The Indian home textiles market is always seen as topsy-turvy. Unorganized market actors make up about 85% to 90% of the market.
The Indian home textiles industry’s unorganized nature presents a big opportunity for organized and e-commerce enterprises to gain a significant market share. Because of the increased convenience, a wide range of choices, and ease of shopping, online retail of home textiles is catching up at a rapid pace.
This new way of shopping for home textiles products is more appealing to a lot of customers not only in metro cities but also in smaller Tier-2 and Tier 3 cities. E-commerce sites have provided a platform to showcase raw materials, fibers, and showcased branded industrial sewing machines as per your requirements.
India’s role as a garment exporter
In addition, India is one of the world’s largest exporters of home textiles. Welspun is the world’s third-largest home textiles manufacturer, with 97% of its products exported. It is present in 50 countries and has a distribution network in 32 nations, including the United States, Canada, the United Kingdom, Australia, and other European and Middle Eastern countries. It provides home textiles to 14 of the world’s top 30 retailers.
The textile and clothing industry in India is not only one of the country’s oldest, but also one of the largest in terms of output, employment, and foreign exchange profits via export. While India is the world’s second-largest manufacturer of textiles and apparel, it also employs over 45 million people directly, making it India’s second-largest employer after agriculture. The garment sector also relies on quality tailoring tools [commercial sewing machines] as the operators need to work for longer hours to meet the demands of the clients.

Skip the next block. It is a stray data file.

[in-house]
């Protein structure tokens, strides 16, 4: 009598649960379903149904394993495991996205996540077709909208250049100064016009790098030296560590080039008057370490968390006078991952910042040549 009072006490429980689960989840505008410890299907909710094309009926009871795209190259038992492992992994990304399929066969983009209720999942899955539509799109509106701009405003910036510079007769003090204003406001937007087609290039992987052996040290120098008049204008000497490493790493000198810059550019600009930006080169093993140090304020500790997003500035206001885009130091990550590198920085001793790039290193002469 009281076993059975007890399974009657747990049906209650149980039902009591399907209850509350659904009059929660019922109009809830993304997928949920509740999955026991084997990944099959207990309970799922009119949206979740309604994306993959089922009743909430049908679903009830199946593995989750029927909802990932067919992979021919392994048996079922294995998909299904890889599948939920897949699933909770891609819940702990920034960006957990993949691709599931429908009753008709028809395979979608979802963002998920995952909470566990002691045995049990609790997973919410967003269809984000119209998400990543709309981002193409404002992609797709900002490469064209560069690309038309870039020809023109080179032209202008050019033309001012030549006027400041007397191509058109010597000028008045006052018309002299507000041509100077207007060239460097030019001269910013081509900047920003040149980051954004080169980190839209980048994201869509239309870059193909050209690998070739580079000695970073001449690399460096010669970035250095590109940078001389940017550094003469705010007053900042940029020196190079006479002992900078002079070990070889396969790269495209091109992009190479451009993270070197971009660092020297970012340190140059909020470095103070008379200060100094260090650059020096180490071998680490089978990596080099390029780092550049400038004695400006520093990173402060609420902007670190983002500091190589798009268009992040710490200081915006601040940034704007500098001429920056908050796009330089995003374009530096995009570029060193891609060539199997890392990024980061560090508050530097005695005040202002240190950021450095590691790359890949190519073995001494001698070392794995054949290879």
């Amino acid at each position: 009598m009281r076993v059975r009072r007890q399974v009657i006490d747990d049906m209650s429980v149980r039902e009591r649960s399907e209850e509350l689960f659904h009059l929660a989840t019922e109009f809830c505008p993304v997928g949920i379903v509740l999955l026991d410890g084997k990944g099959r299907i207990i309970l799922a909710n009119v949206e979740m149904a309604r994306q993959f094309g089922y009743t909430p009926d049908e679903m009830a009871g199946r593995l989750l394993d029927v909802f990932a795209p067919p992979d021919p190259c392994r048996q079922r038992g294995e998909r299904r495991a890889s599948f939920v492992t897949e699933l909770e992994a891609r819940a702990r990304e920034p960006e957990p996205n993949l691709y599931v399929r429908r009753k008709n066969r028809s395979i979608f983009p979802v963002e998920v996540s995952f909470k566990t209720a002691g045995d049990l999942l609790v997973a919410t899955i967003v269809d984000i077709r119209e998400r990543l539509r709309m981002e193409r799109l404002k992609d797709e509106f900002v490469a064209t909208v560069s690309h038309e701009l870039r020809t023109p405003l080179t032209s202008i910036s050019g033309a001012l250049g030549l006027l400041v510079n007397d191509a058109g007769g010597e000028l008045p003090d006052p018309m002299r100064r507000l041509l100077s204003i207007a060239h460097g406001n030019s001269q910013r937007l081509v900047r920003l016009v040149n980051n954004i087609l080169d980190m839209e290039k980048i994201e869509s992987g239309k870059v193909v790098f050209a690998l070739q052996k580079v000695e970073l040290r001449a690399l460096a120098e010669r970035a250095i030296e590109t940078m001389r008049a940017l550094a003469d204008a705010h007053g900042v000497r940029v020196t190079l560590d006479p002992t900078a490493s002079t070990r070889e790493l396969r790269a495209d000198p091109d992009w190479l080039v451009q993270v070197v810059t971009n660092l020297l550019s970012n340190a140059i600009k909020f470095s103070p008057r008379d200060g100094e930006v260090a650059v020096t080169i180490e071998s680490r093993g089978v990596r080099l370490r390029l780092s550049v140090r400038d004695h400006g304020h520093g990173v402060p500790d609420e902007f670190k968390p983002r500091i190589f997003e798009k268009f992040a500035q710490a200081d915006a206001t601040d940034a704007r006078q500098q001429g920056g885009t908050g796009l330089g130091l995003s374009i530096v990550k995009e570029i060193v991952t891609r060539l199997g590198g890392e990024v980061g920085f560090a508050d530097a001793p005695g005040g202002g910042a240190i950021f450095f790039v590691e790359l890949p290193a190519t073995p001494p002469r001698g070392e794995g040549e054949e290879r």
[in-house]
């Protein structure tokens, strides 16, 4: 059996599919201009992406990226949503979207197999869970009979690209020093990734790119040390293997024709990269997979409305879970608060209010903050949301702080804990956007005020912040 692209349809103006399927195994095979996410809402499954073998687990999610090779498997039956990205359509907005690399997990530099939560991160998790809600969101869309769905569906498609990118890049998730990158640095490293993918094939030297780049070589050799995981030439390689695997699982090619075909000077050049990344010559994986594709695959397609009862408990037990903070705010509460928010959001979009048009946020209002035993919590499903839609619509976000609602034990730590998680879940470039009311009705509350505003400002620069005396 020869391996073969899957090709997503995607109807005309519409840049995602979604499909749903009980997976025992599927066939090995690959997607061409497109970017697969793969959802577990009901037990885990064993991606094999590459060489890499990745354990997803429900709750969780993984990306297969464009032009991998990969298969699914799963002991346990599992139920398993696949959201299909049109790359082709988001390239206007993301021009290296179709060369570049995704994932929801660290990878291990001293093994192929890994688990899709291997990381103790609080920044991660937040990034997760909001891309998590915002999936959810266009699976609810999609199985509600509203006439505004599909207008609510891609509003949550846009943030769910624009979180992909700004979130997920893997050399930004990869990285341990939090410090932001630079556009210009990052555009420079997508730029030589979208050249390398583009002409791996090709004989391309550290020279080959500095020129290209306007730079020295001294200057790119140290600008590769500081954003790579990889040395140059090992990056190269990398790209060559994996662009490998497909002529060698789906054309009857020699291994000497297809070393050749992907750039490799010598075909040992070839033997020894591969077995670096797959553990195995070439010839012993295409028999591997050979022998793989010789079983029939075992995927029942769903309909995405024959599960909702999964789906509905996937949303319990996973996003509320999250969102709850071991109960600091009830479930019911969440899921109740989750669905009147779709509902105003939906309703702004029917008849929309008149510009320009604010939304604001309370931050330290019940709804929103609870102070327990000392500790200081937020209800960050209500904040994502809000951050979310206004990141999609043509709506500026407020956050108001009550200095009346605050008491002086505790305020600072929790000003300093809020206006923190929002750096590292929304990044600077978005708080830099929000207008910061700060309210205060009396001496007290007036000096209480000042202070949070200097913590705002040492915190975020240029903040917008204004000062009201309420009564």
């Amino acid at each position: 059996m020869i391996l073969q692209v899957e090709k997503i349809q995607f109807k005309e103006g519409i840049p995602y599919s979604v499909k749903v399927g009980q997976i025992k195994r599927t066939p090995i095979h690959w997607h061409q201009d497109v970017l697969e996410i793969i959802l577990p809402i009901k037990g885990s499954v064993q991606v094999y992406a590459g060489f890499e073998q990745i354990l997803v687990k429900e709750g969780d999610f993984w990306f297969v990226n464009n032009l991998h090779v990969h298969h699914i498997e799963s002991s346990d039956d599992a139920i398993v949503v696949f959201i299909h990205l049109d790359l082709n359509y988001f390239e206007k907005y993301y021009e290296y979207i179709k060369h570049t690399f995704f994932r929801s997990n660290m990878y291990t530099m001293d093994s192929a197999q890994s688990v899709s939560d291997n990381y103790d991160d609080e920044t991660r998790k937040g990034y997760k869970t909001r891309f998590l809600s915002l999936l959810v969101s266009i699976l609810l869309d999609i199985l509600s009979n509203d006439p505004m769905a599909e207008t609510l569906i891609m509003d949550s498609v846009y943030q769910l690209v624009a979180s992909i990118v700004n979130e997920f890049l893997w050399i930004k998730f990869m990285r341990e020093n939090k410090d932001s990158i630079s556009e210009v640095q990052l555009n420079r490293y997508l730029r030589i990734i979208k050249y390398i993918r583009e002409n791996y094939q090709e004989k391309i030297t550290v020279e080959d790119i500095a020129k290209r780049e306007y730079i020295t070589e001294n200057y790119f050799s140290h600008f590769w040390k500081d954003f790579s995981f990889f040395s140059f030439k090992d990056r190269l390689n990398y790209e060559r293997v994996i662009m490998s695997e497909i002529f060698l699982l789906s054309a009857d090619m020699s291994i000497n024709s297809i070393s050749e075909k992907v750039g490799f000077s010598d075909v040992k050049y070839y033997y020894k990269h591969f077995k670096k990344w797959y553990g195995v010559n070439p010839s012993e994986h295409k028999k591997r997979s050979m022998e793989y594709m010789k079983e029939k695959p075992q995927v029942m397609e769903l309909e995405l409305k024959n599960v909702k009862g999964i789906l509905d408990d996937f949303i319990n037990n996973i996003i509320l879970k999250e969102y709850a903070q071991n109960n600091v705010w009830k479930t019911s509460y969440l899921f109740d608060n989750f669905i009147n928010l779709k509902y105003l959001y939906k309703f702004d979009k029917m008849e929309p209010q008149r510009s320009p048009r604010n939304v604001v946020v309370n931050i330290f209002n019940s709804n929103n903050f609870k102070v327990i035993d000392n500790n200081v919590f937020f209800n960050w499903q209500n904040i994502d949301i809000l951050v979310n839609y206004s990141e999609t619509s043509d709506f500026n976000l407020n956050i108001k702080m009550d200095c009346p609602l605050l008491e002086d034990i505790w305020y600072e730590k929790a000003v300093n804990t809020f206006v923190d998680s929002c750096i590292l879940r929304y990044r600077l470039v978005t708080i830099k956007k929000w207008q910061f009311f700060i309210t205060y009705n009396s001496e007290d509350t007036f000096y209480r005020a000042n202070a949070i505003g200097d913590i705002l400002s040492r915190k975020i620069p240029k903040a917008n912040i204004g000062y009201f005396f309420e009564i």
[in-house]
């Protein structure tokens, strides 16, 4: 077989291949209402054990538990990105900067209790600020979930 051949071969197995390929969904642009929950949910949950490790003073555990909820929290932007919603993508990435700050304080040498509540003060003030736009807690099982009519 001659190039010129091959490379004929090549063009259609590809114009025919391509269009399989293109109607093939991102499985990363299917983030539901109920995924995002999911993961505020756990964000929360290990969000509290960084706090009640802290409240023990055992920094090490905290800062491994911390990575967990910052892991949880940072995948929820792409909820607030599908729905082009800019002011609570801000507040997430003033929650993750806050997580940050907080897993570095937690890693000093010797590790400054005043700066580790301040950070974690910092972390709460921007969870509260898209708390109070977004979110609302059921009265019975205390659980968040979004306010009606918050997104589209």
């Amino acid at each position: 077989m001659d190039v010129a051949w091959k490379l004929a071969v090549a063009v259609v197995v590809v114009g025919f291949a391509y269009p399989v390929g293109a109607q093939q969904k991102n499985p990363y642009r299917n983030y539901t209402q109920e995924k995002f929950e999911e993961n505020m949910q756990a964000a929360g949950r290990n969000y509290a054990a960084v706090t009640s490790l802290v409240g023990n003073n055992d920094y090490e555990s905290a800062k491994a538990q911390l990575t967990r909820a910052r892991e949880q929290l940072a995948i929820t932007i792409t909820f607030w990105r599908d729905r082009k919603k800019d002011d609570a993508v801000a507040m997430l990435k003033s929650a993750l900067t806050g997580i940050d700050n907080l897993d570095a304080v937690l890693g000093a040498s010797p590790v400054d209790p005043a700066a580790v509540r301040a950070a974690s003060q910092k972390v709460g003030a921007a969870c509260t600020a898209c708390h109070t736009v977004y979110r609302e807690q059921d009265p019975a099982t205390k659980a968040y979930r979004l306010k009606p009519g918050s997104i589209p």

Overall, the export value of readymade garments, wool and woolen textiles, silk, carpets, handicrafts, and coir and coir products has increased. Indeed, if industry analysts are to be believed, Indian textile and apparel exports would reach a value of roughly $62 billion by 2021, up from $38 billion today. India’s textiles and apparel are currently sold mostly in the United States and Europe, with South America, Russia, and Iran emerging as new markets for the industry.
India has risen to prominence in global trade in recent years by successfully using its enormous human resource pool, large-scale infrastructure, and low manufacturing costs. While China has been the clear leader, India has also shown strong development amid global uncertainty and sluggish demand.